MK: Still, a lot was left up to the director and their team. As I mentioned, I briefly worked with director Gizela Szancer. She had a huge impact on the shaping of the programme (no doubt thanks to good connections at the Ministry and the Central Committee of the PZPR party) and on making purchases. During her time, there were many valuable exhibitions, for example the Henry Moore exhibition in 1959. And that’s not the only example.
Some works were also bought by the Zachęta as gifts for cabinets of other ministries . . .
MK: That was an entirely different pool — orders from ministries and probably from the Central Committee.
BD: They had a commission in charge of all that, but at the ministry. What we got was the ‘final product’. Remember these situations? The girls dealing with the so-called transition storeroom tearing their hair out because they didn’t know where they’d find room for it all. All the storerooms were horribly crammed. From time to time they had an idea — we’ll buy from some exhibition, from some contest, or some author. I can remember a huge purchase of Bronisława Wilimowska’s works from her individual exhibition, during Martial Law (1983).
Nobody cared what happened next with those purchased objects?
BD: Sometimes we got a recommendation to give them to other institutions. Some of the Visual Arts Development Fund’s purchases (from which they bought not-so-bad and sometimes very good things) were made not for the Zachęta, but for other museums.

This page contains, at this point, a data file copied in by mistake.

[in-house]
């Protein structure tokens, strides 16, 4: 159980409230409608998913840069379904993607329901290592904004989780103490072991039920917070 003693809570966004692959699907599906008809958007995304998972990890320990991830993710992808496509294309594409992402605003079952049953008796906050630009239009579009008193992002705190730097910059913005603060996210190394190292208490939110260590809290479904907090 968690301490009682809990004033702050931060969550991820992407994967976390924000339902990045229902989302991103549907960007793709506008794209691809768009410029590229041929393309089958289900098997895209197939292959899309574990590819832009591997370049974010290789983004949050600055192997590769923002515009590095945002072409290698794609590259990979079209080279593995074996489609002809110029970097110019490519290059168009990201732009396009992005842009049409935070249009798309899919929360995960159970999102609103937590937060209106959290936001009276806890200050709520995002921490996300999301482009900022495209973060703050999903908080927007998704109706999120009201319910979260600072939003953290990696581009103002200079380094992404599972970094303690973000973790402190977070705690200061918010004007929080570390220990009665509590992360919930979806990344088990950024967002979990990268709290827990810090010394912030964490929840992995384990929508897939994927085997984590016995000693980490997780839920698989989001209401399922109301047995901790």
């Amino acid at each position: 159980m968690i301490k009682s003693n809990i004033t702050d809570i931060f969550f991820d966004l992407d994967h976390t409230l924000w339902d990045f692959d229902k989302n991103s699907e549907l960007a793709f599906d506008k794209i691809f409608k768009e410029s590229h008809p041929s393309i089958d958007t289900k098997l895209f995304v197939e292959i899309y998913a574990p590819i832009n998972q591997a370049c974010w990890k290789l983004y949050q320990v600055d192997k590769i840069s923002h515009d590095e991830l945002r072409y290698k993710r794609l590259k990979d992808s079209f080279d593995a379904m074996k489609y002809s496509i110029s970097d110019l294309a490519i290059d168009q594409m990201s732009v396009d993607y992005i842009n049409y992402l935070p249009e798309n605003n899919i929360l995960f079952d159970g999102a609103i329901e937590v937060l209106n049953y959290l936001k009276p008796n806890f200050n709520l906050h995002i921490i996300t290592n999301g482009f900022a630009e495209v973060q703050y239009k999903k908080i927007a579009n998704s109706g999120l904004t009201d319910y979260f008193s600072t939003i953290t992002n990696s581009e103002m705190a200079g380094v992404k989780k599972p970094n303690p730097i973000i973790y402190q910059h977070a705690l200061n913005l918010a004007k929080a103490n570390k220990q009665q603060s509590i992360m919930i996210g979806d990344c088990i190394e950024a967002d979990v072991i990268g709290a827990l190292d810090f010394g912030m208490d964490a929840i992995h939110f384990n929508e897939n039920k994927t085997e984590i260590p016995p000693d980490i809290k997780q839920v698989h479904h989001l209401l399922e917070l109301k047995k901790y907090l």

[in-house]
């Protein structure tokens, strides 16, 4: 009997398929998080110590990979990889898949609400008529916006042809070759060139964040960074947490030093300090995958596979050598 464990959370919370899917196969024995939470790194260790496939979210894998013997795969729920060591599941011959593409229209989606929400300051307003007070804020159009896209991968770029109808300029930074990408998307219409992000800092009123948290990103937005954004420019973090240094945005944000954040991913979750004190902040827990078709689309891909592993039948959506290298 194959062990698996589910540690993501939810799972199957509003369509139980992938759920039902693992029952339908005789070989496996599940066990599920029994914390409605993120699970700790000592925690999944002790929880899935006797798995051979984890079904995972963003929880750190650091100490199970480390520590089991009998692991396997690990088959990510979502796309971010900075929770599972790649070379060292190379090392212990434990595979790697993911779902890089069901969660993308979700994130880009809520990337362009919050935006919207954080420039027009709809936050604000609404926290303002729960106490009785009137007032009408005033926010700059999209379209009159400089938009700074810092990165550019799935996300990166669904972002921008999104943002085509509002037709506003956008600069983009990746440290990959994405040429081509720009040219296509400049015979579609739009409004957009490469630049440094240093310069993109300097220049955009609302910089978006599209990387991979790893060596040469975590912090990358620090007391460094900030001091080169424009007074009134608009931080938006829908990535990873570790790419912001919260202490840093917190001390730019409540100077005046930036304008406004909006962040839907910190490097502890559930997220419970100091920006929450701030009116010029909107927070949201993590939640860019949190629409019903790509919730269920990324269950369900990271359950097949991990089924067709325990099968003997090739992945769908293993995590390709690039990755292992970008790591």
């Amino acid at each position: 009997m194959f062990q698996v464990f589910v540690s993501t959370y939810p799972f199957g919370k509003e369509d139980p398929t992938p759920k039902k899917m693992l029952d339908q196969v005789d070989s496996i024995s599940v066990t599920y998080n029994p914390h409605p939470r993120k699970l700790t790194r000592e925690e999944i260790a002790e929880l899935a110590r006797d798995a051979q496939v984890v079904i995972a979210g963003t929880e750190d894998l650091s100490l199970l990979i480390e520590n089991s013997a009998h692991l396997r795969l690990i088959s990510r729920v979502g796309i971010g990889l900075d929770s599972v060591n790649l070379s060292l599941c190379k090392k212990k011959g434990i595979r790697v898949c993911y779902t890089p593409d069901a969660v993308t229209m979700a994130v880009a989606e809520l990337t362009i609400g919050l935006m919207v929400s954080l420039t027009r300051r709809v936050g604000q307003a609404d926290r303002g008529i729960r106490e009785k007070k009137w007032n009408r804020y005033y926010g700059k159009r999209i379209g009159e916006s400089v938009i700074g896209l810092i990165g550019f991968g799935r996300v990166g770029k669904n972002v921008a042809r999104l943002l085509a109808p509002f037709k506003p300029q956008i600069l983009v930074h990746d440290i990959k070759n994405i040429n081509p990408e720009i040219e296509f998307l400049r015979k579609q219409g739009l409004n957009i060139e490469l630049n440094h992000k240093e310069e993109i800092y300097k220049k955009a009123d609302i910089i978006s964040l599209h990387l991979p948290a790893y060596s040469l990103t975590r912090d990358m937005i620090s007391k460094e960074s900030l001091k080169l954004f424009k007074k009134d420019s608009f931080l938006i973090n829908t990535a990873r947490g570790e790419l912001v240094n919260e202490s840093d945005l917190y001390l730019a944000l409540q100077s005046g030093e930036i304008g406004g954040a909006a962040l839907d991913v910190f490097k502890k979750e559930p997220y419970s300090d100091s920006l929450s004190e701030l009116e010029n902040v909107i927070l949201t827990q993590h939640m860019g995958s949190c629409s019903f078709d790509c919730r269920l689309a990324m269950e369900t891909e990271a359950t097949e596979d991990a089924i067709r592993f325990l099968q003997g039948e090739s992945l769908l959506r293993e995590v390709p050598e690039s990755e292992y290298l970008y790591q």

MK: I bought a huge amounts of graphics, because I organised many graphics exhibitions abroad. I prepared several sets that went on a tour around various countries both near and very far away, and I often managed to travel with the exhibitions. It was clear that with travelling exhibitions the exhibits could be damaged or destroyed, so in such cases the Zachęta officially asked the ministry to buy them. This was the case with one exhibition that was to be shown in Denmark in the 1980s. Martial law disrupted preparation of the exhibition and it came to fruition only in 1984. When it became clear that the graphics would have to be mothballed for several years, I asked the ministry to buy them. And they’re owned by the Zachęta now.
The works that were bought for exhibitions later remained at the Zachęta. So, this was already a ‘collection’. Purchased graphics were moved to an ‘author-based’ storeroom where they were kept in drawers, given inventory numbers and entered into an inventory book.
What about other exhibitions, what else contributed to the enlargement of the collection?
BD: In the seventies, Bożena Kowalska [Head of the Education Department, 1952–1984] organised graphics exhibitions at companies, as part of the An alliance between the world of work and art and culture campaign. These were good exhibitions, prepared entirely by the Education Department.
Today we would call them ‘projects’. How long did that project last?
BD: From the mid-1970s until the 1980s. The purchases were made by experts. The exhibitions were individual, and employees of the Education Department wrote the text for the catalogues. Sometimes, if the artist agreed, the exhibitions were accompanied by meetings with the artists, as well as lectures, slideshows, etc. I remember a very interesting meeting at a hotel for the Warsaw steelworks workers — they were extremely well-read and open-minded. The Education Department staged these exhibitions in Warsaw, and we had a van that we used to carry the repro exhibitions to schools, detention centres, army barracks and so on. The graphics exhibitions were also shown in work places and on business premises.